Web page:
OK, let’s get this out of the way: Carter Dickson, aka John Dickson Carr, is my favourite Golden Age detective story writer. For me, he was better than Christie, Queen, Sayers and Stout, love them all though I do. And She Died A Lady is a superbly clever and brilliantly crafted example of his skill and ingenuity – and here’s why, with nary a spoiler in sight!
“Mrs Wainright and Mr Sullivan walked out to the edge of that cliff, and they didn’t come back.”
“If only Alec would die or something like that …”
The narrator is Dr Luke Croxley, the old GP in the sleepy little North Devon village of Lyncombe. He is a widower and more or less retired now, so that his son Tom has taken over the practice. His best friend is a retired professor, Alec Wainright, who is married to Rita, who is beautiful, romantic, kind-hearted and twenty years his junior. War has broken out, but in July 1940 the village folk are more concerned with a local scandal: Rita has fallen madly in love with Barry Sullivan, a young American actor, and even the good doctor can’t avoid tripping over the indiscreet pair. One night he and Barry are invited to spend an evening with the Wainrights to listen to a production of Romeo and Juliet on the radio. After, while Alec listens to the news, Rita and Barry leave the room and are never seen alive again. The remote Wainright house ends at a cliff with a seventy-foot drop known as ‘Lover’s Leap’ and Dr Croxley find their footprints leading to the edge, and none coming back. Enter Sir Henry Merrivale, who is in town to get his portrait painted …
“Oh, my eye!” muttered H.M. “Oh, lord love a duck!”
It would seem that the two lovers, inspired by Shakespeare, decided to commit suicide. But then the bodies are recovered and it turns out they were shot to death, and the gun is recovered on the main road, very far away from the cliff. So was it murder? And who cut off the telephone wires at the Wainrights that night? And who siphoned the petrol from their cars? Then Barry’s wife is discovered locked up in Rita’s trysting hideaway. (She was spying on Barry and barely escaped with her life when his car was pushed into quicksand.) The local inspector thinks it must have been suicide and that the doctor found the gun and removed it so save Rita’s reputation (which he admittedly wants to redeem). The truth turns out to be much more complex …
If it was murder, how could it have been done without leaving footprints in the soft sand? And apart from the impossibility of it all, who was it? The jealous husband or the jealous wife? Or maybe even the man painting Merrivale’s portrait, who seems to have had something of a passion for Rita. Or maybe the local girl, Molly, who has a passion for him? But why deliberately draw attention to the gun, which scuppers the suicide theory, by putting it in a place where it could be found far away from the scene of the deaths – does Dr Croxley in fact know more than he is telling?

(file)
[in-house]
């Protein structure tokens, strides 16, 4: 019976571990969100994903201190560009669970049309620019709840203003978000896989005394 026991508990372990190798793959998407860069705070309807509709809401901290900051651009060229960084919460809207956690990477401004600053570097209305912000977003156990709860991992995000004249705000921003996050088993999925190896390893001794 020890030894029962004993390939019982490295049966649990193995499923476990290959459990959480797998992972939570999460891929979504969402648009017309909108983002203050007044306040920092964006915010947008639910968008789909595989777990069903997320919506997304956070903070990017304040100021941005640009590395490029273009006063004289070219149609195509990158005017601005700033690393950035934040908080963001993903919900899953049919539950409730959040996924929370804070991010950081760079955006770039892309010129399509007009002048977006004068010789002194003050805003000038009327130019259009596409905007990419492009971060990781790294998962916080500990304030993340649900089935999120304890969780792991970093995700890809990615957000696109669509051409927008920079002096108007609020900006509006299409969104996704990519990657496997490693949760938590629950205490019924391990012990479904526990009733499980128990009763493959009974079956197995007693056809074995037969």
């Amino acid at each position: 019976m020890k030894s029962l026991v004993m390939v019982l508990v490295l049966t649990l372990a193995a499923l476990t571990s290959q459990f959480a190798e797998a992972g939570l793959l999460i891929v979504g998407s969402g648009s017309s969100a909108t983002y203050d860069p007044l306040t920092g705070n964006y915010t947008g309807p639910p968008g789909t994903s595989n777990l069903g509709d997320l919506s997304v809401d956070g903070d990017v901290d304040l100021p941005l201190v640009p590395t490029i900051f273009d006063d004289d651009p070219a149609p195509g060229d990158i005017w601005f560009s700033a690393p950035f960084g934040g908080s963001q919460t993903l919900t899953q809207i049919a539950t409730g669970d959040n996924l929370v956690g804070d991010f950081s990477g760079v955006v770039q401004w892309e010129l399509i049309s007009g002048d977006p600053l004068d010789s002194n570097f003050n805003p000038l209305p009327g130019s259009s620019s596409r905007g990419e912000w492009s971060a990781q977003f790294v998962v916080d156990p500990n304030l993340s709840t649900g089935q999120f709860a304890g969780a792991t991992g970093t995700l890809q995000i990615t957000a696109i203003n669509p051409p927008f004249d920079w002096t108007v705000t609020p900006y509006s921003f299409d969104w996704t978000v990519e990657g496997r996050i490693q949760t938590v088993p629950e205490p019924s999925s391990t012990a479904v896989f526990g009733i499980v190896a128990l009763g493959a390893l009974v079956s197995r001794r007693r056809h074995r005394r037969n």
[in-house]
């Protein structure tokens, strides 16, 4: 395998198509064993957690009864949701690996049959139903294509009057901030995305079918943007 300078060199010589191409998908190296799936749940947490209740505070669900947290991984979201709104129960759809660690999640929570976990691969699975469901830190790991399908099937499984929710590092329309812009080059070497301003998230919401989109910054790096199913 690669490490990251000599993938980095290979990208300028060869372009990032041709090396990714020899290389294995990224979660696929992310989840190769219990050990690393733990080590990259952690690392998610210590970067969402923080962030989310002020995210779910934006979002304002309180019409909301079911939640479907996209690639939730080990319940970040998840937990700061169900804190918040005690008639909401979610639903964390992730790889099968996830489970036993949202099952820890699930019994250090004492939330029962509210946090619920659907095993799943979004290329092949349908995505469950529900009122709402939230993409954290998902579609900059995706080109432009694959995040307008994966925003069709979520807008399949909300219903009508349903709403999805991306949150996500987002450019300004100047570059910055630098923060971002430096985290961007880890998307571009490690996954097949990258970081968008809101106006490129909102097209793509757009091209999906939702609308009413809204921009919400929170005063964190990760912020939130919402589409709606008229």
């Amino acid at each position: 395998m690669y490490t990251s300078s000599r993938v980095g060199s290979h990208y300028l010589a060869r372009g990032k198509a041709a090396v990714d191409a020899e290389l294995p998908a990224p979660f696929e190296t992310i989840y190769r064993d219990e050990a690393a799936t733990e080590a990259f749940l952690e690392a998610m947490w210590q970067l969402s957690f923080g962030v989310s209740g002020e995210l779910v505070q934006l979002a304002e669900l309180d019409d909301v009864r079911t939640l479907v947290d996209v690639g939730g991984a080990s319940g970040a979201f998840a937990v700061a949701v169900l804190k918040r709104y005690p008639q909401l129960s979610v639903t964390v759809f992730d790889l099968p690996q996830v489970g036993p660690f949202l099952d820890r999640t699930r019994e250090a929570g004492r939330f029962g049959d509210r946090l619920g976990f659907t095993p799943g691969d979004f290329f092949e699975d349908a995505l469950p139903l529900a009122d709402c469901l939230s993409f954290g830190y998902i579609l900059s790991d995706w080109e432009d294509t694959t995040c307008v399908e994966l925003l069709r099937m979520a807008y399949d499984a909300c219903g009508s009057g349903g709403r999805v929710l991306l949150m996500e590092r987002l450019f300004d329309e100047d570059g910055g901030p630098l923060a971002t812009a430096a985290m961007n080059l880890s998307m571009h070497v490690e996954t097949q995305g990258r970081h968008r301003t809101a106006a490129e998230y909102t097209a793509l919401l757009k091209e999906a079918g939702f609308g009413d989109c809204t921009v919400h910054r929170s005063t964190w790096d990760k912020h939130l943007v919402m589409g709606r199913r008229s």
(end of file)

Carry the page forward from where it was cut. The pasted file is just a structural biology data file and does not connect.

“I don’t know!” roared H.M. “I haven’t the ghostiest trace of a notion. The old man’s completely stumped and flummoxed.”
Some readers will spot a couple of reference to a celebrated Christie novel in this book, but this is aimed squarely and deliberately at clever and attentive readers – Carr has something very clever up his sleeve. As various theories are expounded on how the murder might have been committed, eventually we reach a clever and satisfying conclusion, topped by an epilogue, crucially not written by Dr Croxley, which reveals a wholly unexpected culprit. With its clever story, thankfully avoiding the need to add a gratuitous extra murder to the proceedings, as even Dame Agatha was wont to do at times, and its emphasis on character and the recreation of an idyllic little village disrupted by murder and Merrivale whizzing around in a motorised wheelchair after hurting his toe, this makes for a completely satisfying mystery.
You should go out and get a copy right now if you don’t have it already. And please don’t just take my word for it as connoisseurs of the genre have been rhapsodising about this novel for years. Here is what the Puzzle Doctor had to say about the book over at In Search of the Classic Mystery Novel; Martin Edwards also sang it praises at Do You Write Under Your Own Name?; Brad recently reviewed it in great detail over at his, Ah Sweet Mystery; TomCat also gave it a rave at Beneath the Stains of Time; and Moira Redmond called it one of Carr’s finest at her blog, Clothes in Books.
I submit this review for Bev’s Golden Age Vintage Mystery Scavenger Hunt in the ‘revolver’ category: